Dr Mary Talbot Author

What did we learn from Mary?

  • Going to uni as a mature student isn't a bad idea – Mary appreciated her studies more and put more into her studies.

  • If you want to be a published author, don't give up and prepare for setbacks - patience is required in this sort of role.

  • Mary is a feminist as long as gender inequality exists in the world and this is still very much an issue in a variety of forms.

  • Toxic work environment? Get out of there – a little bit of criticism is healthy, but any workplace that makes you unhappy should be left behind.

"Plenty of challenges, certainly, but a career without them would be tedious"

After reading Dotter of her Father's Eyes on my degree course, I decided to contact author Mary Talbot for an interview (seriously, pick up a copy - it's beautiful). Mary, prominent scholar and author of graphic novels, gives her advice on publishing, feminism and creating stories with words and pictures.

School History

  • Preston Polytechnic (now University of Central Lancashire)
    Degree: English Literature and Linguistics

  • Lancaster University
    PhD: Critical Discourse Analysis

Q&A

  • Academic works:
    1995 - Studies in Valency
    1995 - Fictions at Work
    2000 - "All the World and her Husband": Women in 20th Century Consumer Culture
    2003 - Language and Power in the Modern World
    2007 - Media Discourse: Representation and Interaction
    2010 - 
    Language, Intertextuality and Subjectivity 
    2010 - Language and Gender 

  • Graphic novels:
    2012 - Dotter of her Father’s Eyes 
    2014 - Sally Heathcote, Suffragette 
    2016 - The Red Virgin and the Vision of Utopia 

Employment History

How did you find your university experience, especially as a mature student? Would you recommend going to university a little bit later than straight after college?

When I started as an undergraduate, I was only about seven years older than the other students in my cohort. But unlike them, I’d not gone straight from school/college. Instead I’d married and I had my hands full with two small boys! I certainly appreciated university more than my fellow students did and I probably put a good deal more into studying than most. I was quite impatient with some of them, actually. Before I started my first degree, I’d been bringing up children and working part-time in a greengrocer’s. The contrast was startling and I felt incredibly privileged.

What challenges have you faced in your professional career?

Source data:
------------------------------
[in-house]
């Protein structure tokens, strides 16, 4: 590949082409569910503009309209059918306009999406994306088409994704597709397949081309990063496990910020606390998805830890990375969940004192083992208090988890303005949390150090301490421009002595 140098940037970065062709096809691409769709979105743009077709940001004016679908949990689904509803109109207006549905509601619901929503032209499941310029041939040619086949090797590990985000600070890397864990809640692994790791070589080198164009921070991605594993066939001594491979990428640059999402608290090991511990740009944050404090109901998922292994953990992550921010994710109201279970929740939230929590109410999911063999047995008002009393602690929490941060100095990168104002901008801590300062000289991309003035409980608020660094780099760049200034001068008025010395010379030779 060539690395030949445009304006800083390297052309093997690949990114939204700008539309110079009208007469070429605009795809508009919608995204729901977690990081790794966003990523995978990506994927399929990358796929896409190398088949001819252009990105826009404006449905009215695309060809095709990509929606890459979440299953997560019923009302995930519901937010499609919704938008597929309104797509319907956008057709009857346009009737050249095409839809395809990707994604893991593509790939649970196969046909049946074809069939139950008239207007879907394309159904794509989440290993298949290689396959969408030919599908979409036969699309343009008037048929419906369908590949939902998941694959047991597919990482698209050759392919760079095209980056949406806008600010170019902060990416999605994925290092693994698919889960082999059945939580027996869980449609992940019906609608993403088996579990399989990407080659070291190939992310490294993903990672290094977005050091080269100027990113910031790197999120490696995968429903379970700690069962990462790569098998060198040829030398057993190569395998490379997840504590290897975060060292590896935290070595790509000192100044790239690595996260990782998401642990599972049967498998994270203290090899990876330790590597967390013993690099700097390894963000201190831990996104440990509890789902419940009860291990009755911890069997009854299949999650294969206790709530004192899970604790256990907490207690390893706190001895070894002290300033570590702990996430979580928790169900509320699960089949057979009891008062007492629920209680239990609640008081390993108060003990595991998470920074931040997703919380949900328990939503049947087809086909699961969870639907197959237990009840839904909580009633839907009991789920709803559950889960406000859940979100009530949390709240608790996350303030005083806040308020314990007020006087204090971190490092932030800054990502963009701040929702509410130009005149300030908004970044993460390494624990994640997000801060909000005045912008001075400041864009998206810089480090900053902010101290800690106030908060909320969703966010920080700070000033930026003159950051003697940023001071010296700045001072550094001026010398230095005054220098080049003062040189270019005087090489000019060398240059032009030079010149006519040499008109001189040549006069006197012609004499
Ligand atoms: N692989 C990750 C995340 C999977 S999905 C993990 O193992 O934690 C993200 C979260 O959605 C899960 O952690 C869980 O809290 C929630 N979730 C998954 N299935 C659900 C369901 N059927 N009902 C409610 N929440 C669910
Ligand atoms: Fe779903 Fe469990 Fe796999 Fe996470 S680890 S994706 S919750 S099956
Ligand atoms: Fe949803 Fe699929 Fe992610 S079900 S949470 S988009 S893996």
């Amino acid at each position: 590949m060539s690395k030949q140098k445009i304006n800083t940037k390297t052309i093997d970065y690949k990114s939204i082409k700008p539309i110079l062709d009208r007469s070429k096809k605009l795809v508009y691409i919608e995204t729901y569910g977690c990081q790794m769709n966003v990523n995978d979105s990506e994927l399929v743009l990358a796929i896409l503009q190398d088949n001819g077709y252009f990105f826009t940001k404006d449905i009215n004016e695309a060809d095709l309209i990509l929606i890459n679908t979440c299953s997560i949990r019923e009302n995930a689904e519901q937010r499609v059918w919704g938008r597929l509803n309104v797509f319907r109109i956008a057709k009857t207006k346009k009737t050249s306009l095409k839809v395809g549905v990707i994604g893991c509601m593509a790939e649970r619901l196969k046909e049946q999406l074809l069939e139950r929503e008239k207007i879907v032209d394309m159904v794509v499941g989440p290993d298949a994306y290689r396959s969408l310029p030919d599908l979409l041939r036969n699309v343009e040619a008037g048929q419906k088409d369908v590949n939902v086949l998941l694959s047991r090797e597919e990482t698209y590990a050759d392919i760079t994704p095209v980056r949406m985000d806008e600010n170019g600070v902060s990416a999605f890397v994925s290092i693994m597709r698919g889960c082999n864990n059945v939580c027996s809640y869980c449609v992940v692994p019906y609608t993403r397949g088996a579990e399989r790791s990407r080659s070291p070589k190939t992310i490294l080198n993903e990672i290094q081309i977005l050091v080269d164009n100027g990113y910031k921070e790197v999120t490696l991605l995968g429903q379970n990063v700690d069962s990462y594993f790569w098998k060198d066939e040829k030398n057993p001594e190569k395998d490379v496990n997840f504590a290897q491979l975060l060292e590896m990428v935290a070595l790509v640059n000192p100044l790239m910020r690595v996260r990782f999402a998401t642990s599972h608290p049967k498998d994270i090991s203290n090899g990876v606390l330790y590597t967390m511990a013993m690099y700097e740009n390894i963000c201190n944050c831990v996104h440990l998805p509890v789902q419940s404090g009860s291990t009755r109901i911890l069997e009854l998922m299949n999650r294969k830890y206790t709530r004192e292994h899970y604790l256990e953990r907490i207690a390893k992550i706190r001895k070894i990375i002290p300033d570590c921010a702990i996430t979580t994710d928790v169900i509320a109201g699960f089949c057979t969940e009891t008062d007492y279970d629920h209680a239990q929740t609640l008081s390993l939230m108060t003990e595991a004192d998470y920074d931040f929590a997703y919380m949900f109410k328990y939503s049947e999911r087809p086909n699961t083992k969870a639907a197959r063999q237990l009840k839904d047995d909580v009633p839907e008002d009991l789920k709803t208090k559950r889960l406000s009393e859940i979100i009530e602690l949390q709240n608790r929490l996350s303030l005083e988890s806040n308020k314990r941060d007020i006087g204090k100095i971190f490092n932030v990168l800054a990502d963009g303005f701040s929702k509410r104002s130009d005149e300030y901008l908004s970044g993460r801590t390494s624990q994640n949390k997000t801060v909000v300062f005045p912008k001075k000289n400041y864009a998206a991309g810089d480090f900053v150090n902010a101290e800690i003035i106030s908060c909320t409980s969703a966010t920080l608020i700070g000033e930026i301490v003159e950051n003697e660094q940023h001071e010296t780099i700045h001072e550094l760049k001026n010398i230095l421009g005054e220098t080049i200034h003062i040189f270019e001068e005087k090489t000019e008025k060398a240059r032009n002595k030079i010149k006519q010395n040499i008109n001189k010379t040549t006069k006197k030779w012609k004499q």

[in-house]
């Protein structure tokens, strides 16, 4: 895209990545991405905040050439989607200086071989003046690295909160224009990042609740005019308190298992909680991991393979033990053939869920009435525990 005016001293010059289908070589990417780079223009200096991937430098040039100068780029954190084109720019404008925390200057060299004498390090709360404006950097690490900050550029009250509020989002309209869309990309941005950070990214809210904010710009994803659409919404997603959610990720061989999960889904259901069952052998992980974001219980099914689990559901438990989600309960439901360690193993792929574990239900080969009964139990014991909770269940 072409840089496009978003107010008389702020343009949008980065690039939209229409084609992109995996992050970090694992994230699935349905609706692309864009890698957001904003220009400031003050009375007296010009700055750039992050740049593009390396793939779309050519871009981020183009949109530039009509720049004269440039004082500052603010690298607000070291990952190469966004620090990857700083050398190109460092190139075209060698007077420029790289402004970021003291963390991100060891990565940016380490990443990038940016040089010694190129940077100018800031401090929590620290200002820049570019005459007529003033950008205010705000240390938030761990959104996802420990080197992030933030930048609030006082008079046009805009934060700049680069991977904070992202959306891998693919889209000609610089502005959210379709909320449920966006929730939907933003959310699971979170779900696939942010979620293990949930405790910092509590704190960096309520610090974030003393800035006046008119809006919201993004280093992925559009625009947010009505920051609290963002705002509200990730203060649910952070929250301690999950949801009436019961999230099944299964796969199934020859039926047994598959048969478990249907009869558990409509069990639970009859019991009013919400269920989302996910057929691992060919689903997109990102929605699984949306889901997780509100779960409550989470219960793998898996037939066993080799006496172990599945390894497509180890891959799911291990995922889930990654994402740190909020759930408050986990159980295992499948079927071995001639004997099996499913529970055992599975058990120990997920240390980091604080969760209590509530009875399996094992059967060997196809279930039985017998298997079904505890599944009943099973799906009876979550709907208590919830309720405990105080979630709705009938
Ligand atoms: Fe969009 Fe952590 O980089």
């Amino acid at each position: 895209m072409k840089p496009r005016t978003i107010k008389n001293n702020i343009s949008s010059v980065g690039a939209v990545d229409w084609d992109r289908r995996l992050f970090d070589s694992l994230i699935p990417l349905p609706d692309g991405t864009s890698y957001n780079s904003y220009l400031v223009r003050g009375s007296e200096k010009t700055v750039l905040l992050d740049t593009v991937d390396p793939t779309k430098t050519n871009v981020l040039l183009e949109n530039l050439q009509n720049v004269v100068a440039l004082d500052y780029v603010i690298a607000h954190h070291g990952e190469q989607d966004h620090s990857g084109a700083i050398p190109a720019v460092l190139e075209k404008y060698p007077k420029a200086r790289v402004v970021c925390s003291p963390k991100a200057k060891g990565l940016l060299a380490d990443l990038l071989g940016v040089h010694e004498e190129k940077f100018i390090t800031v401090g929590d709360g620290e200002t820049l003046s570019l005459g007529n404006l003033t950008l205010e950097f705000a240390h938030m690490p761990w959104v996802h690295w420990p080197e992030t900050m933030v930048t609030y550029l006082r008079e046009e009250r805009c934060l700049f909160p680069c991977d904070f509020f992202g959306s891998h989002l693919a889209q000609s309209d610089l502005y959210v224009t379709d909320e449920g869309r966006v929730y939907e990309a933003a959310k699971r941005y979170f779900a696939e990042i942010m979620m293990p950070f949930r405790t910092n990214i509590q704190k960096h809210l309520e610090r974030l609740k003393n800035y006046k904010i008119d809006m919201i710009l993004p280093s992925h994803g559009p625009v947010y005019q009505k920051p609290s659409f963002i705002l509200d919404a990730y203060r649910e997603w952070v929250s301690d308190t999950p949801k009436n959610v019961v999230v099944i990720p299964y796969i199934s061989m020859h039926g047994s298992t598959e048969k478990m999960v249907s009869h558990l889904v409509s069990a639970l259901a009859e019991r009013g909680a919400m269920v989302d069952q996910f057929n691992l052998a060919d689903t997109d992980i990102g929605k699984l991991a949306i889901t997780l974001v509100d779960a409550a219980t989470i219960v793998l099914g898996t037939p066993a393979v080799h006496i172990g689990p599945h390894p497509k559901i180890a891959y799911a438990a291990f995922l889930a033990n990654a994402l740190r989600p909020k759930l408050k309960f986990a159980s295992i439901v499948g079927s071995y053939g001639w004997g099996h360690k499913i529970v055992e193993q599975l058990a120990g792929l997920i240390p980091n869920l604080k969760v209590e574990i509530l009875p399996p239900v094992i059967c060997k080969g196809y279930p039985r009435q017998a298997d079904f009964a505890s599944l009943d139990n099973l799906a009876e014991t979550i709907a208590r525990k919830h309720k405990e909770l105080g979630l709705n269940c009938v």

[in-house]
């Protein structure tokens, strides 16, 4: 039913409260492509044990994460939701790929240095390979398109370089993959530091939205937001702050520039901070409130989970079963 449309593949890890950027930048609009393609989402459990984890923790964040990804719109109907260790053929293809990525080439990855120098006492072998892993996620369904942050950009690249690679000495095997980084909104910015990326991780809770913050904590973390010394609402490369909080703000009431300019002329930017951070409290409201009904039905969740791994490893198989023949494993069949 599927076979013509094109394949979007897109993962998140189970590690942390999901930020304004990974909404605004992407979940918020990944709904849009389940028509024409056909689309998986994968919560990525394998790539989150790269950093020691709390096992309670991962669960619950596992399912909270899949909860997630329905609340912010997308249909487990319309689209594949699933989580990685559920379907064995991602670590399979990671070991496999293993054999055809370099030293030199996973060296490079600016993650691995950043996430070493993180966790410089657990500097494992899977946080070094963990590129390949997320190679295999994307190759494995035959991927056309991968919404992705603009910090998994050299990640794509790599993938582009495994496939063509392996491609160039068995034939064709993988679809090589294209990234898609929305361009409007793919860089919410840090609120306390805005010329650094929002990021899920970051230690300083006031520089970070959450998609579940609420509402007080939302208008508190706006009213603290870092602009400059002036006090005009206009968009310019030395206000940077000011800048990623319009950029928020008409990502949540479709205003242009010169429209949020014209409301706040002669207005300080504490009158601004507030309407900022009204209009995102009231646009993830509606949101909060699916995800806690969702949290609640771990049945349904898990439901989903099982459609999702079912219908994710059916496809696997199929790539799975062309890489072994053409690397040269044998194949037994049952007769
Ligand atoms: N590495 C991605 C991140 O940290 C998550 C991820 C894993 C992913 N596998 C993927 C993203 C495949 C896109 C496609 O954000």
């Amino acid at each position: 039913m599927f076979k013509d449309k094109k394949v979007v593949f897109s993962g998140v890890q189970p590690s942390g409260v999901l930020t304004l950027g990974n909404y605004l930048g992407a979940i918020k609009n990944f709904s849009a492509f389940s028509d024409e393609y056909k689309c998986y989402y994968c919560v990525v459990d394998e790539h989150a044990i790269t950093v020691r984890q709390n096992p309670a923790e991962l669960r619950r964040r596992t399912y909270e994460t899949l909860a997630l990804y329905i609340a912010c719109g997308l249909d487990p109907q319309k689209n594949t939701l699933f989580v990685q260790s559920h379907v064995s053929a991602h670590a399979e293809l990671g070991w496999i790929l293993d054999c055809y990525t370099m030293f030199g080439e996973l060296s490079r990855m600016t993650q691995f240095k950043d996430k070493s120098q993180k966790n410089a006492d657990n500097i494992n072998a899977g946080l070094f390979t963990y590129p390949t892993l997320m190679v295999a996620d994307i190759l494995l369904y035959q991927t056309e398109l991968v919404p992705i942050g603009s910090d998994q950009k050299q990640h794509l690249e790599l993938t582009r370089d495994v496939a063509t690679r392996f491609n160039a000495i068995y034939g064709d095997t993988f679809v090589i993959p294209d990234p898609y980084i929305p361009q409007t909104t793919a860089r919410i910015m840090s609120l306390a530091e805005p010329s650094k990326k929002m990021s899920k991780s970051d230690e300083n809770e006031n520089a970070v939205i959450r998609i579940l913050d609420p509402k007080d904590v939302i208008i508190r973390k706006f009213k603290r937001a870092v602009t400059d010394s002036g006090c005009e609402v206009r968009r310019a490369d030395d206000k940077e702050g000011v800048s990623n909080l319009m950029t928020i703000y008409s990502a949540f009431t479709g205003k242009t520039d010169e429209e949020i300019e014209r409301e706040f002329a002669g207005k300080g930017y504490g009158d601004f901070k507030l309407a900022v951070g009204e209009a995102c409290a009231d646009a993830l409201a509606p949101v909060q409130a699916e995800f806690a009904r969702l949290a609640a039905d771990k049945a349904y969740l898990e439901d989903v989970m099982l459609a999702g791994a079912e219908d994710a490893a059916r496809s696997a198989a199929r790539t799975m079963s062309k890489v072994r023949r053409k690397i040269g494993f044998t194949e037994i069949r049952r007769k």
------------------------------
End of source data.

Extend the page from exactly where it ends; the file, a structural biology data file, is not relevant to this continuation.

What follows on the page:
Plenty of challenges, certainly, but a career without them would be tedious. In my academic career, I’ve enjoyed learning about designing curricula, coordinating a small team of teaching staff, that sort of thing, as well as doing research and writing for publication. And, of course, juggling work and family was a challenge, as it is for all parents. Building an academic career and developing a research profile means working long hours and a great deal of commitment. Actually, finding the right university post took me a long time. I was hopping from one temporary contract to another for some years before finding a tenured position. That’s more difficult than ever now - I don’t envy young people trying to embark on an academic career.

I’m on my second career now (or third, if you count parenting!) A few years ago I retired from academia. I’d been doing academic books for a long time, writing closely linked to what I used to teach (mostly issues around gender and language, media and power). I was looking for new horizons, keen to explore my interests in a different way. I always used to add interest to lectures by incorporating visual elements as much as possible. These days I create stories using words and pictures and I love it! Freelance writing was a bit of a worry at first, but I’m fortunate to be able to work with my husband Bryan, who’s well established in his field, a highly acclaimed pioneer of the graphic novel, in fact. When he first suggested we do a book together, of course we’d no idea how collaborating would work out. Now he laughs about it: he’d been doing graphic novels all his working life, then my first attempt becomes the first in Britain to win a major literary award! (Our first book together, Dotter of her Father’s Eyes, won the 2012 Costa Biography Award.)

 

What can a young woman who wishes to be a writer do to increase her chances of being published?

I suppose the most important things are to keep at it, try your hand at different kinds of writing and do the research on publishers before approaching them. Oh, and don’t expect it to be easy.

Which women in the world inspire you?

So many. Mhairi Black, Emily Thornberry, Glenda Jackson, Posy Simmonds, Margaret Atwood, Malala Yousafsai.

Do you consider yourself a feminist? Why should/shouldn’t other women and men consider themselves feminists?

Absolutely. Feminism is necessary as long as gender inequality continues to exist. Yes, there are now a lot of women with their own jobs, lives and bank accounts. Women's lot has improved, for some of us, and that's marvellous. But there's still a pay gap, statistics for male violence against women continue to be appalling and, when women are assaulted, they are often the ones who feel ashamed. There are still restrictive gender assumptions that damage both women and men. FGM still exists. Rape is used as a weapon in war zones. And, worldwide, millions of women don't even have legal equality.

Shall I say more?

What is the one piece of advice that could apply to any career that you would like to pass on?

Believe in yourself, but don’t ignore criticism, because it’s probably well meant. I’m thinking of a writing career here but it should apply more generally. Unless you’re in a toxic work environment, in which case the advice would be to find a new one!

Visit Mary's website here.

Interview by Isabella Ford

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